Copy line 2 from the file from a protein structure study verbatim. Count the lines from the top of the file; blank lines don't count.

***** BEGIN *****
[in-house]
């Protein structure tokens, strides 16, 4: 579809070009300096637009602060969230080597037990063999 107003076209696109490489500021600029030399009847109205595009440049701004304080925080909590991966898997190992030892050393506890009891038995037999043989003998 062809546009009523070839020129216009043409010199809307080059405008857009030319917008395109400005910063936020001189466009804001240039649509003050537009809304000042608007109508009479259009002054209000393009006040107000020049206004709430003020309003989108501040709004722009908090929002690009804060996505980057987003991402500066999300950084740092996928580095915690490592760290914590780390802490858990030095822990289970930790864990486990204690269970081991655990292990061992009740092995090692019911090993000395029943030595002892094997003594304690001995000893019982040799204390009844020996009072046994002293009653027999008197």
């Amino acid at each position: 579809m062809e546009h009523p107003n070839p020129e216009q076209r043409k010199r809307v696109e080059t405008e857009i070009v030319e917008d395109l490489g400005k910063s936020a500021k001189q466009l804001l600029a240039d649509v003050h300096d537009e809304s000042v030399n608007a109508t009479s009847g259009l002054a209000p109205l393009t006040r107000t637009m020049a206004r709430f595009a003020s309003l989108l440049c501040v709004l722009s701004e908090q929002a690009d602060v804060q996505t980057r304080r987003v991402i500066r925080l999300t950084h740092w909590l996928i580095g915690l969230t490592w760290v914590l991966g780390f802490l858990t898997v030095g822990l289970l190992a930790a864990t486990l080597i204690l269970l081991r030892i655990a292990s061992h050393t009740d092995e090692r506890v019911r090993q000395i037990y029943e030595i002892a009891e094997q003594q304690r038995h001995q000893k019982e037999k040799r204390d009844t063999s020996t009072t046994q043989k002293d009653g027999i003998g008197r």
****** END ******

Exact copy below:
């Protein structure tokens, strides 16, 4: 579809070009300096637009602060969230080597037990063999 107003076209696109490489500021600029030399009847109205595009440049701004304080925080909590991966898997190992030892050393506890009891038995037999043989003998 062809546009009523070839020129216009043409010199809307080059405008857009030319917008395109400005910063936020001189466009804001240039649509003050537009809304000042608007109508009479259009002054209000393009006040107000020049206004709430003020309003989108501040709004722009908090929002690009804060996505980057987003991402500066999300950084740092996928580095915690490592760290914590780390802490858990030095822990289970930790864990486990204690269970081991655990292990061992009740092995090692019911090993000395029943030595002892094997003594304690001995000893019982040799204390009844020996009072046994002293009653027999008197």